African_Platinum_Strikes
According to Al-Jazeera, platinum productions in Africa have stopped due to several strikes. Mine workers have gathered since early Thursday morning. Three of the worlds biggest mines are now closed; roughly 10,000 workers have been affected by these strikes.

Reports state that “Impala Platinum, Anglo American platinum, and Lomin have embarked on a definite strike…to demand double their monthly wage.” Since January, the protesters hoped to get an increase in their wages. They expected their minimum wage pay to increase from $600 to $1,200.

However, the bid has been rejected. The companies and its workers are in the midst of an intense dialogue process. Workers hope to reach an accord where wage is raised and the three platinum companies hope to end the strike. According to reports, the strike is costing the companies around 4,000 ounces per day.

These protests have “pitted South Africa’s Association with Mineworkers and Construction Unions (AMCU) against mining firms.” South African mineworkers are now taking action to have better living standards. Their efforts have made it the largest strike since the 2012.

For example, illegal wage protest of Marikana reached volatile proportions. Here, 34 miners were shot dead. As a result, the country’s deputy president has said the government will act “decisively” to enforce law and order.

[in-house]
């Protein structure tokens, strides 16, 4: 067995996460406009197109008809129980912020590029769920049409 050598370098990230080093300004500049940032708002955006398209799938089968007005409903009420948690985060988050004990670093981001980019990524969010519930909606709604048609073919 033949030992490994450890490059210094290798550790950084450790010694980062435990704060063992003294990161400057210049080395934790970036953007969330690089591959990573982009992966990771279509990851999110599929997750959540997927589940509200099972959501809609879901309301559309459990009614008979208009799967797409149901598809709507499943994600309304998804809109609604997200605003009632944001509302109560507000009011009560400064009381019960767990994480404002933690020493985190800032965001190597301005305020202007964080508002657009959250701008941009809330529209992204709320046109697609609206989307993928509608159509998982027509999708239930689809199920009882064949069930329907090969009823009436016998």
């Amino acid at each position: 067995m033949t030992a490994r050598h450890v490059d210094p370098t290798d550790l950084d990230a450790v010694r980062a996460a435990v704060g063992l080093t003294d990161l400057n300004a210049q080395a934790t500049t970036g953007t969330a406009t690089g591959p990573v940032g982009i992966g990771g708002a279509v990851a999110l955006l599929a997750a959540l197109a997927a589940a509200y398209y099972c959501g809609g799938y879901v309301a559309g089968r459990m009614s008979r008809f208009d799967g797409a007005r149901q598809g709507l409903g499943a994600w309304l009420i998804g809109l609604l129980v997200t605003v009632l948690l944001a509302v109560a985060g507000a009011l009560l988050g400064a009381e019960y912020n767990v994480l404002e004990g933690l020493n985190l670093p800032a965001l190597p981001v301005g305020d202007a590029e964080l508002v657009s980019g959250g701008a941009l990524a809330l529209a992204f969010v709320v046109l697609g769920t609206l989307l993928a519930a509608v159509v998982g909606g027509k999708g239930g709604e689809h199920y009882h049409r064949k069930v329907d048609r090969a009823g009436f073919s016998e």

Kgalema Motlanthe, the country’s deputy president, has since then said that relations between workers and employers would only get worse if the two sides did not cooperate. In an address to the Leadership of Trade Union Federations, Kgalema mentioned that “The mining sector in our country has been in turmoil and in some instances there has been lots of loss of life.”

In addition, he mentioned that “the task was to try and ensure that mine workers exercise their bargaining rights without fear of victimization and that organized labor movements are able to embark on their activities free from violence. In this regard, we had to bring everybody together around the table to agree on path to restore stability in the mining sector.”

Here one can see poverty does not only affect the marginalized and extremely hungry, but the working class in other nations.

Stephanie Olaya

Sources: Al Jazeera, Reuters
Photo: Abayomi Azikiwe Pan-African News Flickr